Today in History: Ships explode in Canadian port, killing thousands

Today in History: Ships explode in Canadian port, killing thousands
Today in History: Ships explode in Canadian port, killing thousands

On this day in 1917, a Belgian steamer and a French freighter, both loaded with ammunition, exploded in the Canadian port of Halifax, leveling part of the city and killing thousands of people.

The ships were assembled at Halifax, the meeting point for convoys to begin the dangerous crossing of the Atlantic Ocean, during which they were threatened by the deadly and stealthy German U-boat submarines. HMS High Flyer was assigned to lead the convoy. The freighter from France, the Mont Blanc, had picked up a full load of TNT in New York and entered port on a foggy morning.

Due to the poor conditions, it collided with the Imo, a Belgian steamer, which also transported ammunition. A fire broke out and both ships were immediately abandoned.

A British ship, the Pictou, was moored at a pier in the harbour and was also loaded with ammunition. The crew of the Pictou immediately fled and freed the ship when they witnessed the collision.

The High Flyer was the only ship to take any action to stop the disaster; it sent 23 men to the collision to try to sink the ships. They were too late; a huge explosion occurred just as they reached the ships.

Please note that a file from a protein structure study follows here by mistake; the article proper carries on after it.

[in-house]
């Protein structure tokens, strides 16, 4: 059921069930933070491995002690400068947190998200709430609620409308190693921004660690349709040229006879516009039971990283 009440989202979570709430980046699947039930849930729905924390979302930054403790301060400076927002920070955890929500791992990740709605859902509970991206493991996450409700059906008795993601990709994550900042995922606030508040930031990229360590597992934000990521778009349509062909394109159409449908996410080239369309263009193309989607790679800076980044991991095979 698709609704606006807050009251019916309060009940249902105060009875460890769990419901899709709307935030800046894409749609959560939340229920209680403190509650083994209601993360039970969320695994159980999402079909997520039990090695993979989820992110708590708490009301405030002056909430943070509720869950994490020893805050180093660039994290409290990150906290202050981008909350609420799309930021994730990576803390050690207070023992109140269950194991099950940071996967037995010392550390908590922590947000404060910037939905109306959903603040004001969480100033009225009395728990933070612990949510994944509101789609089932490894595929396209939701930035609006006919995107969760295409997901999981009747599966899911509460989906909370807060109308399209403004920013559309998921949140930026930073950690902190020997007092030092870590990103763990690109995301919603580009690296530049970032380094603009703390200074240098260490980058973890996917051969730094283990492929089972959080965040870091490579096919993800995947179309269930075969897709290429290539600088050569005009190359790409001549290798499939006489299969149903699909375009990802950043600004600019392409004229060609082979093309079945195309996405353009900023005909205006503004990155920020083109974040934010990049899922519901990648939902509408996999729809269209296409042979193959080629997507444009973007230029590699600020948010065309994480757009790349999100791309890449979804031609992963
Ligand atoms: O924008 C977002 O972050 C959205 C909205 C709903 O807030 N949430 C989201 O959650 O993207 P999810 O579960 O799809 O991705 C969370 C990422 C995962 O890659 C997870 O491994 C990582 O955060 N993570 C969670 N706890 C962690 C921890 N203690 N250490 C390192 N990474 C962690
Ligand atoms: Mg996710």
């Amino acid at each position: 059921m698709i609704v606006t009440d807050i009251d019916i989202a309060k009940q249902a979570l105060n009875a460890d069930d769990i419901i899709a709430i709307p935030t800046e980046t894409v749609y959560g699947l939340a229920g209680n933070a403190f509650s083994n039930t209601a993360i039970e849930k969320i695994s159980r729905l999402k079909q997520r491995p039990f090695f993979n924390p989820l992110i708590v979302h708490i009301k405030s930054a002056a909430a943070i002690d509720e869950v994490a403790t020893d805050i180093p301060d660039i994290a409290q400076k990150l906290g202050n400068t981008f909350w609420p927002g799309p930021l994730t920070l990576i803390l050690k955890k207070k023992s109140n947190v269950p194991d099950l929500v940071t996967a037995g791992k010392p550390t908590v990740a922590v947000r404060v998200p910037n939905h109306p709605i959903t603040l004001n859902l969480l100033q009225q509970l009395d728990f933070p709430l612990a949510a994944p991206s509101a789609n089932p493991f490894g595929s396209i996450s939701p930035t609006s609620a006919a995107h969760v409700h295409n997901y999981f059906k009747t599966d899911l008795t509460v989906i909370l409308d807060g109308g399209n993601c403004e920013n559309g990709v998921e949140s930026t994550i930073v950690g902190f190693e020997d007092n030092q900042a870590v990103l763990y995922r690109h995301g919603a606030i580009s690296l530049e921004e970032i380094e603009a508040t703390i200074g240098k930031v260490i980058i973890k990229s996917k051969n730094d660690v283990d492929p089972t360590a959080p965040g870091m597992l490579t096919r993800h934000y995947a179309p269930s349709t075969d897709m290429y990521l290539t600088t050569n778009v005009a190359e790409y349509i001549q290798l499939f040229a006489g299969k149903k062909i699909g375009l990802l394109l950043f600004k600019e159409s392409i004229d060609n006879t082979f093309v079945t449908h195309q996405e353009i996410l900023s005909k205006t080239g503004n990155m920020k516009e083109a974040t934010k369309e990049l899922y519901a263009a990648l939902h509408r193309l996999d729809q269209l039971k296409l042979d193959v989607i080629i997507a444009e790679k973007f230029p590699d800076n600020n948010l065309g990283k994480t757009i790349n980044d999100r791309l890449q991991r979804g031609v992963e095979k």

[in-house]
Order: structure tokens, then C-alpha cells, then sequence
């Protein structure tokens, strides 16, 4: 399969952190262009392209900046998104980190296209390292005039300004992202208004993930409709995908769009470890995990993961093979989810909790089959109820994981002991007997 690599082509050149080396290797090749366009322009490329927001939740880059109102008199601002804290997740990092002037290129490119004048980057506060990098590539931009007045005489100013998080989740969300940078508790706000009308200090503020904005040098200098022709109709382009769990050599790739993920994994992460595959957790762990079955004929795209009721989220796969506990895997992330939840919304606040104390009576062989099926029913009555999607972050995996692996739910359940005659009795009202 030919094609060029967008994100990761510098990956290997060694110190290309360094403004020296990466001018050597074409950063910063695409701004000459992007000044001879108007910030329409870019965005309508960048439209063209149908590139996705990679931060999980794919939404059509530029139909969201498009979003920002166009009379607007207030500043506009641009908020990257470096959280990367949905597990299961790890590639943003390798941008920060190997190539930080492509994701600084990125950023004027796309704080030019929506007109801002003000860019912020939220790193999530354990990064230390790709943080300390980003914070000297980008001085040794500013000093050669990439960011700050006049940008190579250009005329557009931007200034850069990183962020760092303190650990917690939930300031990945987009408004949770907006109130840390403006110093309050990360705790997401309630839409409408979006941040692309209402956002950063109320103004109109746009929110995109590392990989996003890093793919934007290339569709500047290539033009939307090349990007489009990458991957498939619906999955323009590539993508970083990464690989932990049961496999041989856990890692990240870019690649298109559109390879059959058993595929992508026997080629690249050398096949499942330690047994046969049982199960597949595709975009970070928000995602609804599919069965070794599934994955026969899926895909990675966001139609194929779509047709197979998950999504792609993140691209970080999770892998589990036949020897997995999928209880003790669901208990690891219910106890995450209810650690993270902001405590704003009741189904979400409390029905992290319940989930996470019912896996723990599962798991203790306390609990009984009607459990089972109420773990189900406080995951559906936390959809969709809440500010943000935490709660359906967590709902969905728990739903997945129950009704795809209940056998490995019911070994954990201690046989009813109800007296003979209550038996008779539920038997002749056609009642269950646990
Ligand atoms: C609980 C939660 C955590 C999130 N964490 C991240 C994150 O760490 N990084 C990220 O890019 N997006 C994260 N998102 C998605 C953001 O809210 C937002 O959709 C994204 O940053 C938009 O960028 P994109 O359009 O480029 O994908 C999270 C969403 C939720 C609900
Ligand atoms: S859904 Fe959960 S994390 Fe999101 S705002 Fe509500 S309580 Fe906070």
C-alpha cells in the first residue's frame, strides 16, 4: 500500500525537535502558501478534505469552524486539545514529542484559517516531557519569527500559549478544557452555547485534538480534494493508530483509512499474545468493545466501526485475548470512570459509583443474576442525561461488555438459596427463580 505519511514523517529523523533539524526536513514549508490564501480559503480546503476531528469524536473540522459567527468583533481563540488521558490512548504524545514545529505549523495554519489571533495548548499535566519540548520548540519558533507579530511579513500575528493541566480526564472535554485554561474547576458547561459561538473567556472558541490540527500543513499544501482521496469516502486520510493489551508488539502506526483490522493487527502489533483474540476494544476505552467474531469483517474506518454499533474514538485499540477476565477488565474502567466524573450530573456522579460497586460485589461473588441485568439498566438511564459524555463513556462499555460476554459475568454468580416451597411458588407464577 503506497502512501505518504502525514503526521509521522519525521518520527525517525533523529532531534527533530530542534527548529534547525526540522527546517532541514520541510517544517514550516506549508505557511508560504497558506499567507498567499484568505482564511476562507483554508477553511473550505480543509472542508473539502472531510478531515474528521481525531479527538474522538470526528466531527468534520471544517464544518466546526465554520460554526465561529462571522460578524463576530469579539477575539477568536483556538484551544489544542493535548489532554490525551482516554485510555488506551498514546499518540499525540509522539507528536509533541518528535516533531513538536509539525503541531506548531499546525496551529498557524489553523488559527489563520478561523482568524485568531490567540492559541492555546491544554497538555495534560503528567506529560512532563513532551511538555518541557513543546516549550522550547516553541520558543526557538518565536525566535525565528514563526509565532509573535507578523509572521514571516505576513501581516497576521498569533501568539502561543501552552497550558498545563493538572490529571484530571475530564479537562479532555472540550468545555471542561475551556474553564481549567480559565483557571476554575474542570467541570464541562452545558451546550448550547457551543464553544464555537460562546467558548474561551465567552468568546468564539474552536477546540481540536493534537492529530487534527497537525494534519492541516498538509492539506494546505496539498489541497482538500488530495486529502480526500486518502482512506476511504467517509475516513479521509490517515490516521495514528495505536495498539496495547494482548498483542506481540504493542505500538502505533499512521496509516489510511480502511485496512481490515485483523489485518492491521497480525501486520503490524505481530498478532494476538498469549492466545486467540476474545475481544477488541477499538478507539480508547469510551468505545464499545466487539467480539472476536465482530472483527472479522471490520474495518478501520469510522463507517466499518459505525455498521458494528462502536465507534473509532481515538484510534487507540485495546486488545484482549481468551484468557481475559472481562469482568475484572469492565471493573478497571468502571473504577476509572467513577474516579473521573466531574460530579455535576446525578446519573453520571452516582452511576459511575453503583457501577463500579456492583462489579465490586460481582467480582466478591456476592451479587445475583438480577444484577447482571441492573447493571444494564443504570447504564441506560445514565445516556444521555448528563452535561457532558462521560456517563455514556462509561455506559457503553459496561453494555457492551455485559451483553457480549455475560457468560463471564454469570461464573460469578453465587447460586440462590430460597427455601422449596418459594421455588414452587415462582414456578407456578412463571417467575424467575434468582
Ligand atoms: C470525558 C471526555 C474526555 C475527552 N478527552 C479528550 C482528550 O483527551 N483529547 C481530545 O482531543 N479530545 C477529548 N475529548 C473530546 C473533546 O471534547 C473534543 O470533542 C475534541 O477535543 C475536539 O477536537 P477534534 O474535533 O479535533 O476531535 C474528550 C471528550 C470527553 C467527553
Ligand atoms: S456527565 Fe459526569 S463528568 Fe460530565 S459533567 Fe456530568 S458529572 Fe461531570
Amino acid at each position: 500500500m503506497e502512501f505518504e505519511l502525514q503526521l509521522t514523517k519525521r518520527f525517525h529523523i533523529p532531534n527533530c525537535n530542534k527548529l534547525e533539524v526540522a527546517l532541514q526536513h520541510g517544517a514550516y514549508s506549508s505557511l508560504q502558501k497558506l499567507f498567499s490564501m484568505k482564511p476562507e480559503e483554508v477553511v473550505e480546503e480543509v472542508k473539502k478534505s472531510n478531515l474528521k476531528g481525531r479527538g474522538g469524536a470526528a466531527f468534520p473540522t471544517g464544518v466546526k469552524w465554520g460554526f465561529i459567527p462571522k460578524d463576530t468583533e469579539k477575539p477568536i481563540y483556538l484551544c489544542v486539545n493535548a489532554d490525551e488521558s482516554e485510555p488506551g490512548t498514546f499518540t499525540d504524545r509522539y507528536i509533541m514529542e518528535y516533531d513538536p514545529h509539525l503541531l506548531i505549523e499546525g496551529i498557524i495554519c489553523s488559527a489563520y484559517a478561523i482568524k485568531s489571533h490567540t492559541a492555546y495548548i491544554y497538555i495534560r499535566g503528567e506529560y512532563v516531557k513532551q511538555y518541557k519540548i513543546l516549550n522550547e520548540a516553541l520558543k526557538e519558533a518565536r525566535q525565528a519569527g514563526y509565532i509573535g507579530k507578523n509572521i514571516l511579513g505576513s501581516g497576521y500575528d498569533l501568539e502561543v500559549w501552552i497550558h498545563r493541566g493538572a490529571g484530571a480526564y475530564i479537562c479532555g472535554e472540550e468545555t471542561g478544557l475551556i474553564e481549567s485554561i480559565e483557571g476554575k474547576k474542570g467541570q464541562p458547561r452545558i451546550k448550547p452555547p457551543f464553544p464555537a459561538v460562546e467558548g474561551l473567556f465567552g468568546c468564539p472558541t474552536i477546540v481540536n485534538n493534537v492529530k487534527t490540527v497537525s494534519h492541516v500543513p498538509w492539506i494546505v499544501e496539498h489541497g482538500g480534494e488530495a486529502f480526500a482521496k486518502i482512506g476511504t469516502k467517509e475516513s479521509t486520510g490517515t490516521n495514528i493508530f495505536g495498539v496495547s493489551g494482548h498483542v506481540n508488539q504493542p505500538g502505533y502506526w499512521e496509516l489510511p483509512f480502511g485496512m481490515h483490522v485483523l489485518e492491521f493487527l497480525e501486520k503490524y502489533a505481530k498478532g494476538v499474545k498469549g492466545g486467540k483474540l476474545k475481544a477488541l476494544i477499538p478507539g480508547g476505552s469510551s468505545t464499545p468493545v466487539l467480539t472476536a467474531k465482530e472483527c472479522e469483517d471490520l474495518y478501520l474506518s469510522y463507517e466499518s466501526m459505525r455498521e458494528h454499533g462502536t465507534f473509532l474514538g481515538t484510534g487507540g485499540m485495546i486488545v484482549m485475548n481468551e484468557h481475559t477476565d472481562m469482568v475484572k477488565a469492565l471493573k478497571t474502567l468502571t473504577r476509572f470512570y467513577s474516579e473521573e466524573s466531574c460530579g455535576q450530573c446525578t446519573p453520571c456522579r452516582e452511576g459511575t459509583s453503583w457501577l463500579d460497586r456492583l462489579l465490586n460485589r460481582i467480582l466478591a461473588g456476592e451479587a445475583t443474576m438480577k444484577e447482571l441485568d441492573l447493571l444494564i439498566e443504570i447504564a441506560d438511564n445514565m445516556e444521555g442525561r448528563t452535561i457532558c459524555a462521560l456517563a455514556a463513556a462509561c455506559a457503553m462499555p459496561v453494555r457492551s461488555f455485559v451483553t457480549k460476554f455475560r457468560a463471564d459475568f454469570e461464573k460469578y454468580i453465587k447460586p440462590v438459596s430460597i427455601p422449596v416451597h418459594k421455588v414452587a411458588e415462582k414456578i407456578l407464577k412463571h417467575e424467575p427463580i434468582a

The explosion spread burning debris throughout Halifax. It also caused a large wave to form which pushed the ships on the pier straight out of the harbour.

A Canadian army officer stationed in Halifax described the result: “All that could be seen for a large area were burning buildings, great piles of iron and brick in the streets and corpses.” A 4 km radius was completely destroyed and the explosion was felt 201 km away. The wave of water hit a Navy ammunition factory located near the coast, possibly saving it from fire.

Most other places nearby were not so lucky. The train station collapsed in the blast, crushing dozens of people inside. About 100 others died in a sugar factory near the water.

Of the 500 students living in nearby schools, fewer than 10 survived. In total, the death toll was somewhere between 1,200 and 4,000, but no one knows for sure because much of the city was completely wiped out. Many more would have died if a snowstorm had not extinguished the flames later that day.

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